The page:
March 28, 2019 / 8:58 PM / a month ago

UPDATE 2-Morgan Stanley president Kelleher to retire -bank

(Adds details on Kelleher's career, analyst comments)

By Elizabeth Dilts

NEW YORK, March 28 (Reuters) - Morgan Stanley President Colm Kelleher, who has worked for the firm for roughly 30 years, will retire at the end of June, the bank said on Thursday.

Kelleher, 61, will stay on as senior adviser, according to a memo Chief Executive James Gorman sent to employees that was seen by Reuters. Kelleher's replacement was not immediately named.

Kelleher was president of the firm since January 2016, and widely known to be Gorman's second-in-command.

KBW analyst Brian Kleinhanzl said Kelleher was thought of as a possible successor to the CEO if Gorman ever needed to step down suddenly.

Kelleher is older than Gorman, 60, and so was not thought of as a permanent successor, but his departure "raises some succession concerns near term" for the bank, Kleinhanzl said.

Kelleher served as chief financial officer and co-head of corporate strategy from October 2007 to December 2009. Gorman credited Kelleher's leadership during that "critical period" with "helping the firm navigate the depths of the financial crisis," according to the memo.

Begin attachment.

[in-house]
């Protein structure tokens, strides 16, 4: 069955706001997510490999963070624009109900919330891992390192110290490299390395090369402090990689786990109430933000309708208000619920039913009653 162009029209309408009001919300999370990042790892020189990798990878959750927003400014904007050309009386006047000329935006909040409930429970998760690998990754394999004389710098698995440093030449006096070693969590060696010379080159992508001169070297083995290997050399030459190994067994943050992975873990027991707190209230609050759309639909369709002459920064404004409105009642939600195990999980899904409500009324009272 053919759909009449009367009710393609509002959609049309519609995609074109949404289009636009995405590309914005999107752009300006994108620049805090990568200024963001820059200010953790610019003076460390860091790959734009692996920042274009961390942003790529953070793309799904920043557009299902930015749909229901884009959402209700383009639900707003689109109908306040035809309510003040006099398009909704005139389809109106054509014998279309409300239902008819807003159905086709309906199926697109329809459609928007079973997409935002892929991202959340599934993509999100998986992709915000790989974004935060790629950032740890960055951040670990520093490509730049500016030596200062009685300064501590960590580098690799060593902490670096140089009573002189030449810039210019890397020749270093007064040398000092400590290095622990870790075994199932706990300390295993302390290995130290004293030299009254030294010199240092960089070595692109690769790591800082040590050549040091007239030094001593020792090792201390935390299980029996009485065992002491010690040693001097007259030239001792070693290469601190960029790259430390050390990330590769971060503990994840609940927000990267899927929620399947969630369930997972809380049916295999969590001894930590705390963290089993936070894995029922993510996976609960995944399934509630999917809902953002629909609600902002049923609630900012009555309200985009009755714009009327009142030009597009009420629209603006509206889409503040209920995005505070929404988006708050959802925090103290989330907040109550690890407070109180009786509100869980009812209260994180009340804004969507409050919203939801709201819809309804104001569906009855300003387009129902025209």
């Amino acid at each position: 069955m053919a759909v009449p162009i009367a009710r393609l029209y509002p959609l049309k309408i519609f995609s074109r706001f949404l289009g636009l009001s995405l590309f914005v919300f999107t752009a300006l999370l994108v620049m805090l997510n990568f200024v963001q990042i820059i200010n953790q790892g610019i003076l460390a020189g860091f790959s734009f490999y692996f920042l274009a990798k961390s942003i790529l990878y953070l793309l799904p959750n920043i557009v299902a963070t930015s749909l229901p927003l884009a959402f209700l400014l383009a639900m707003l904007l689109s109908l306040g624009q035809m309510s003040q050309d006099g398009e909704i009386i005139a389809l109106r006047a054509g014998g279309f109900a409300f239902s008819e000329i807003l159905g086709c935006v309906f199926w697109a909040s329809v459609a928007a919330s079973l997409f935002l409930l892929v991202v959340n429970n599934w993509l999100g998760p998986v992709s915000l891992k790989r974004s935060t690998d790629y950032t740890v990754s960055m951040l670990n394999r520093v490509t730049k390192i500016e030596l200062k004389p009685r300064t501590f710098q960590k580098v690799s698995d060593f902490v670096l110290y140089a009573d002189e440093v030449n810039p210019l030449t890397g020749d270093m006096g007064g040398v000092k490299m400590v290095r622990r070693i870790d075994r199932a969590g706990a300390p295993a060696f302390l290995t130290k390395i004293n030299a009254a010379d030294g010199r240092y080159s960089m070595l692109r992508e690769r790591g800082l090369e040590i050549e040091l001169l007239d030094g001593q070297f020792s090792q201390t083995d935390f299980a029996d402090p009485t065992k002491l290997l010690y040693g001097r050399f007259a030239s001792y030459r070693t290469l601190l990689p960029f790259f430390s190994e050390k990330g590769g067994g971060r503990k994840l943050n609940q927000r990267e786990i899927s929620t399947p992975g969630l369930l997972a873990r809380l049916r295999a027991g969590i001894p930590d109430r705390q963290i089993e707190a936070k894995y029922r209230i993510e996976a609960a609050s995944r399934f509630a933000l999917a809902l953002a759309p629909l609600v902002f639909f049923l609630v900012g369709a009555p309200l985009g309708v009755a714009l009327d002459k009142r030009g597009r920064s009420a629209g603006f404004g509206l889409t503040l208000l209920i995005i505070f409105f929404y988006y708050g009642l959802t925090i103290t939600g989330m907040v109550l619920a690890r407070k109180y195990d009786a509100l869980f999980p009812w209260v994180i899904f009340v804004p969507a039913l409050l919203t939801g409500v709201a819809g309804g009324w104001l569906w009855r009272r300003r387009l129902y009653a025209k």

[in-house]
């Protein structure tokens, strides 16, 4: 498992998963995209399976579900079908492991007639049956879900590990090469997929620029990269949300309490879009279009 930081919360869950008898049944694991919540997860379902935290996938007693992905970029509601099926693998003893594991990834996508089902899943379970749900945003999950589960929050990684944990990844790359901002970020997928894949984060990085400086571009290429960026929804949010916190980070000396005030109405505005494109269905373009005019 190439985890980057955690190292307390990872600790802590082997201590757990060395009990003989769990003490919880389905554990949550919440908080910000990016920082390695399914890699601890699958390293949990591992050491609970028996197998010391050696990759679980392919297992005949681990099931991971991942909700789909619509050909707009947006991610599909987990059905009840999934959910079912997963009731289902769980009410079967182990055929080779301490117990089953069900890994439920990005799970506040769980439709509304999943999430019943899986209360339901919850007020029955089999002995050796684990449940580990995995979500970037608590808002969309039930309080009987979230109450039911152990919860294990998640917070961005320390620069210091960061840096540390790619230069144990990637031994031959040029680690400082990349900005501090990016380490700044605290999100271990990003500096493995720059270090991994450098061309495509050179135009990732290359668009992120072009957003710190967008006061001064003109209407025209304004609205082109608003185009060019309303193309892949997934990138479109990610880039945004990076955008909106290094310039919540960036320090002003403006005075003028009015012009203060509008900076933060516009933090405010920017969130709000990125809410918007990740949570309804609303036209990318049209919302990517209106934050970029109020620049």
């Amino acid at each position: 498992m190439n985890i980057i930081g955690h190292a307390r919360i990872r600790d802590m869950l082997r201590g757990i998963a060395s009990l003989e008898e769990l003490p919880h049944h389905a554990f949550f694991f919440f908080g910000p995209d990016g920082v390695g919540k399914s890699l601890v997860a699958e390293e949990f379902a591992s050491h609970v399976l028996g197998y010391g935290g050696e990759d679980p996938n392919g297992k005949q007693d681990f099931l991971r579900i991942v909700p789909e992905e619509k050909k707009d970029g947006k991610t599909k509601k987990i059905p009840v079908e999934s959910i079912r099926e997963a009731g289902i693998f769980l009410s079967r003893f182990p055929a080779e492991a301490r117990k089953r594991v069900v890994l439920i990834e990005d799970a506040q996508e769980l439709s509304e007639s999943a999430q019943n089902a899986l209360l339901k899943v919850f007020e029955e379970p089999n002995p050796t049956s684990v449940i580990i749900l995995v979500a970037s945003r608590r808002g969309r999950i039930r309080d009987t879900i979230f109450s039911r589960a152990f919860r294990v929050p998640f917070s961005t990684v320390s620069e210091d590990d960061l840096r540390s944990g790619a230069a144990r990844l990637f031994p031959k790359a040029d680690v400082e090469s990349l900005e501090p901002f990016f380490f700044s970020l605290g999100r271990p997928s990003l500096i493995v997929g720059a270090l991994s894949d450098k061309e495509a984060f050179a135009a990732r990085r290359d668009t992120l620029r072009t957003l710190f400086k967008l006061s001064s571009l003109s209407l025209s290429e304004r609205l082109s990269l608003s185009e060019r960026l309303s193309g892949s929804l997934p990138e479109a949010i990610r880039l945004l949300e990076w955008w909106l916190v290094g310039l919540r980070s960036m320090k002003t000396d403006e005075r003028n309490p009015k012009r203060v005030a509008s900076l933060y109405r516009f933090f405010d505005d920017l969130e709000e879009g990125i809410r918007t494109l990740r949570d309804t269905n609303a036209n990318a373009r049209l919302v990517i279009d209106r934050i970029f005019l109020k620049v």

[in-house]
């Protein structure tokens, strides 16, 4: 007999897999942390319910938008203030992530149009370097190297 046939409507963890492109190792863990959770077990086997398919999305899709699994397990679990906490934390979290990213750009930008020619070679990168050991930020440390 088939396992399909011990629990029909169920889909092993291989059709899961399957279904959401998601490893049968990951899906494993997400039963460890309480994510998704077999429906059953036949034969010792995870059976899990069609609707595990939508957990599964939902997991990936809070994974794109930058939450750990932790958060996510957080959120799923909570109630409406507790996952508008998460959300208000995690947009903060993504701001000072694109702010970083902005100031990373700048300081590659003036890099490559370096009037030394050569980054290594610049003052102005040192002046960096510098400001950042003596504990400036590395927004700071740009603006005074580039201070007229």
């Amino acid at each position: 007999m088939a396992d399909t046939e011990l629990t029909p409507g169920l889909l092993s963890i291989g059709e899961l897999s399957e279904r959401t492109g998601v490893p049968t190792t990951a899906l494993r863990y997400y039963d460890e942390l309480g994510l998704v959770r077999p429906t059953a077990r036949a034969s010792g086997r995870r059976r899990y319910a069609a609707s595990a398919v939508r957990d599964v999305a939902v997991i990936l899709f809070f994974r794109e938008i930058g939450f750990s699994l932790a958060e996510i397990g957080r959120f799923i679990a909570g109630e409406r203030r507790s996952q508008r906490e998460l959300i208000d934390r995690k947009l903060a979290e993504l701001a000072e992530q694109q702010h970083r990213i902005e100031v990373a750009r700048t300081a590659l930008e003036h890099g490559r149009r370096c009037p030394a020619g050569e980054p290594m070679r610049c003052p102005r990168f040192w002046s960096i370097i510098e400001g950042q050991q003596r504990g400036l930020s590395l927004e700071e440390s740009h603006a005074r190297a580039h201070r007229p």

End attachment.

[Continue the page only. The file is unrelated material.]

While Kelleher was CFO, the bank drastically shrank its balance sheet, became a bank holding company, which meant it could access funding from the Federal Reserve, and secured a $9 billion investment from Japanese bank Mitsubishi UFJ Financial Group.

Kelleher went on to become co-president and then president of institutional securities, as well as the head of international for the bank.

"Every time I have faced an issue of real significance Colm has been the most important person I have sought advice from," Gorman wrote in the memo.

Kelleher joined the bank in 1989, initially working in the fixed income division. Reuters previously reported that Kelleher, a wine and classical music aficionado, was known by colleagues to care so deeply about the bank's traditions that he chastised employees if they rolled up their shirt-sleeves because it lowered the standards of the business dress code.

Reporting By Elizabeth Dilts; Editing by Dan Grebler

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